Burning, Pillaging, and Carving up the Lands: Viking Raids into England - Part II
Vikings in history and popular culture are known as strong and dangerous, bloodthirsty killers, raiders, pillagers – pirates of land and sea. But who were the Vikings, and what were the causes of their raids across Northern Europe during the Viking Age?
Viking Raids of England
In 835, Danish Vikings began their raids along the English coasts. As the years went on, the raids grew in size.
In 838, a large body of Vikings landed in Cornwall, and was joined by Cornish rebels, but they were soon defeated by King Egbert of Wessex at Hingston Down, by the river Tamar.
A miniature of King Egbert of Wessex ( Public Domain )
The Vikings continued their raids on England in both 841 and 844. However, in 851 the Vikings came in even larger numbers. Three hundred and fifty Viking ships anchored in the Thames—and when they stepped ashore, they burnt Canterbury and London.
Viking reenactors (Henri Bergius/ CC BY-SA 2.0 )
King Beorhtwulf of Mercia tried to beat back the Vikings but was defeated and fled the field of battle. The Viking victory over Beorthtwulf allowed King Aethelwulf of Wessex enough time to assemble his forces. Once the Vikings re-crossed the Thames, Arthelwulf “fought against them at Acleah, and there made the greatest slaughter of heathen host.” While a great victory was had, and the raids ended temporarily, it was just the beginning of more to come.
The Vikings seemed to come endlessly in vast numbers. ( Public Domain )
The Great Viking Army
In 865, seven years after Arthelwulf’s death, the Danes had been raiding the coasts and were preparing for a large invasion headed by Ragnar Lothbrok, Ivar the Boneless, Halfdan, and perhaps Ubbi, along with lesser kings and Jarls. The Great Viking army disembarked in East Anglia. Their mission was to preceded northward with the intent to overthrow the kings of Northumbria and occupy the Vale of York, which they accomplished in 866. Northumbria was devastated, but not defeated, since some native rulers held out in Bernicia.
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Movements of the Great Heathen Army of 865 (Hel-hama/ CC BY-SA 3.0 )
The Vikings, seeking more wealth, made their way south, placing relentless pressure on Merica; they quickly succumbed to the Viking pressure and paid a ransom (Danegeld), and did so again in 869.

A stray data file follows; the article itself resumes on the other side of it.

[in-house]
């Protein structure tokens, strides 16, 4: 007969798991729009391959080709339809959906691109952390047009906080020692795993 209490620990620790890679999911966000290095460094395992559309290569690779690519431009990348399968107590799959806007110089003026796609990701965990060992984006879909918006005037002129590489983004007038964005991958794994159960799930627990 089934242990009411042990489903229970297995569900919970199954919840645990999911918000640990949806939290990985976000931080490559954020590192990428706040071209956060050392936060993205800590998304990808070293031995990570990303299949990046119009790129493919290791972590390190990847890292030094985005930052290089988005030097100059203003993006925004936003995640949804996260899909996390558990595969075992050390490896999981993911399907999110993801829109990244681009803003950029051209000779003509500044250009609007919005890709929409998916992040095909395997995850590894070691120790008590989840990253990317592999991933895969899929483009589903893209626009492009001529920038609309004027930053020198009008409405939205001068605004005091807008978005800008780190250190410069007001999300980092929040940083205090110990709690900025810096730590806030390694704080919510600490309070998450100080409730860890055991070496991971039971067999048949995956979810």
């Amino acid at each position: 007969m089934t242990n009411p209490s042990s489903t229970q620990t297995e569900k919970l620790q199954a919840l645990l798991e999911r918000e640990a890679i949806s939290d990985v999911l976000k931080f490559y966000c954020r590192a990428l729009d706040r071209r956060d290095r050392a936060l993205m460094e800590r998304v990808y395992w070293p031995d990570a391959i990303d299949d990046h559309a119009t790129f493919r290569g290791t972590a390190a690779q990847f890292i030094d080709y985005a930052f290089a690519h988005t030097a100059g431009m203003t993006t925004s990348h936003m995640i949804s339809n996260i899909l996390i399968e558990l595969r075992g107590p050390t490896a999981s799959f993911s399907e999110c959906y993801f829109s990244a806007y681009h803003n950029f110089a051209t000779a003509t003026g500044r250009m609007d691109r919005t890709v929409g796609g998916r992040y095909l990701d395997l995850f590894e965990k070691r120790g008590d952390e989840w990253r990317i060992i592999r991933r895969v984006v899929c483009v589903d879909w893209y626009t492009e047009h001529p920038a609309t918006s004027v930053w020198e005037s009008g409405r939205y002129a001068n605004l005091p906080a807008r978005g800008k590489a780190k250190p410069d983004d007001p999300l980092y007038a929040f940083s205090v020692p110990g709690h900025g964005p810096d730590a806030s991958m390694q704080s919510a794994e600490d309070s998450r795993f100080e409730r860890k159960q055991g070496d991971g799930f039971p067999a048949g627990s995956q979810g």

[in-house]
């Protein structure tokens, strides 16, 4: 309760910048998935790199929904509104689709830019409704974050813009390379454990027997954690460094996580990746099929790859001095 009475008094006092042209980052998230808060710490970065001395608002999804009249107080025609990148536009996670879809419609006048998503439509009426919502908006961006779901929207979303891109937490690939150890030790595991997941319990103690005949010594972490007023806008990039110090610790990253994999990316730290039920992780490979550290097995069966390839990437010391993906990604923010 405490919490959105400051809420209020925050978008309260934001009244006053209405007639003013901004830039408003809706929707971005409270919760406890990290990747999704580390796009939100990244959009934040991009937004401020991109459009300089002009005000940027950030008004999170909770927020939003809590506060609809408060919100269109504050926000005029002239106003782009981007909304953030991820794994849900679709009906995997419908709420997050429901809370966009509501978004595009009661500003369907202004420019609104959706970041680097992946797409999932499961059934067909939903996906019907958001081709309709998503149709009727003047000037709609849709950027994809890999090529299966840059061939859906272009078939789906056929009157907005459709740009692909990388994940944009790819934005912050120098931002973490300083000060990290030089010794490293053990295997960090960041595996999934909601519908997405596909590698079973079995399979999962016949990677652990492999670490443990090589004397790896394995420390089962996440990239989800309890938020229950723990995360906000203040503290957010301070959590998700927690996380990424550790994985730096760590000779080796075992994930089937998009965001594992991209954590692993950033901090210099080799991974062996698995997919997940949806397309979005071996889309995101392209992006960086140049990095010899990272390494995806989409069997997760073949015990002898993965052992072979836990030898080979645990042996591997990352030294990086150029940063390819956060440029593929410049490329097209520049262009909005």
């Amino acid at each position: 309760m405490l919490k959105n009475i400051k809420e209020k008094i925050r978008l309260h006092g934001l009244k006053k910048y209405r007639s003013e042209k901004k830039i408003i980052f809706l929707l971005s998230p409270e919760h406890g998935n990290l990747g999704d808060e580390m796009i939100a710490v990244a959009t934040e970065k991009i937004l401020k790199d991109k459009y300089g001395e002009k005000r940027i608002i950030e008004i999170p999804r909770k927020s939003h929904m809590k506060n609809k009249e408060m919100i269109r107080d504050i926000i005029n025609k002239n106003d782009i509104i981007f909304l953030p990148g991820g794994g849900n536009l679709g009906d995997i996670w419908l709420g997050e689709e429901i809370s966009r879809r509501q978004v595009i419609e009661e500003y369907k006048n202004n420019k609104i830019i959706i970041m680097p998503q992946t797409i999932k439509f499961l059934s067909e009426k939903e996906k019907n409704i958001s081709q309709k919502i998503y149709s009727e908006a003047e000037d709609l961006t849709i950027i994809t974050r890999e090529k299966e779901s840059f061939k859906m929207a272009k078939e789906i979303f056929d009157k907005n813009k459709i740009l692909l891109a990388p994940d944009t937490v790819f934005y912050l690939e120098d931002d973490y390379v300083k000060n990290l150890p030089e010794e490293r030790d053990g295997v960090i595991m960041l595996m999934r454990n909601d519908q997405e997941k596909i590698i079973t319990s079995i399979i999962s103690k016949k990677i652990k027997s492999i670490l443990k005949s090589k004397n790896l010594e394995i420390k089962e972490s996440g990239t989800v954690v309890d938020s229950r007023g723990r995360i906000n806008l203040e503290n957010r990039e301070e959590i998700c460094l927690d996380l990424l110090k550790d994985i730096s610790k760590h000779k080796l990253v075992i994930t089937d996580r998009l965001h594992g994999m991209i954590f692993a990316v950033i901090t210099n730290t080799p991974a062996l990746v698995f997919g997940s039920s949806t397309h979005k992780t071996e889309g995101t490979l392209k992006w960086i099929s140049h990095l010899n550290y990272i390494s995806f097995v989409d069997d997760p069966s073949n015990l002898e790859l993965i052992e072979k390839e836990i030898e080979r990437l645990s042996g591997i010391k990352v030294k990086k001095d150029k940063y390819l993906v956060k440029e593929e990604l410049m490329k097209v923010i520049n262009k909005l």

Looking to expand their sphere of influence, the Vikings then headed towards East Anglia, then ruled by King Edmund, where they defeated and killed him in November 869, along with handily crushing Anglo-Saxon resistance at Hoxne and Suffolk. With East Mercia and Anglia under Danish control, they moved further into the rich, untouched areas of England.
Late 870, the Vikings, led by Halfdan, moved into Reading, where they quickly set up a fortified camp to pillage the region. Even though the Vikings won many victories, they were beaten by King Aethelred I and his brother Alfred in 871. However, the victory was short lived; the Vikings continued to place pressure on Wessex, causing Alfred, who succeeded his brother, to deciding on paying the Danegeld.
The runestone U 241 in Lingsberg, Uppland, Sweden, was raised by the grandchildren of Ulfríkr circa 1050 in commemoration of his twice receiving danegeld in England. (Berig/ CC BY 2.5 )
Even though Alfred agreed to pay the ransom, the many hard-fought battles between the two forces saved Wessex from further encroachments.
While Wessex was safe for the time being, Mercia fell hard. The Viking army moved from base to base in Mercia from Reading, London, Torkey, Repton, and Cambridge. However, it was at Repton around 874 that King Burgred fled his kingdom and left it in the hands of the Viking Ceolwulf.
In the few years since the Vikings had arrived in England, they had nearly taken the entire country. With Northumbria, East Anglia, and Mercia under their control, Ceolwulf wanted more. He wanted the entire island!
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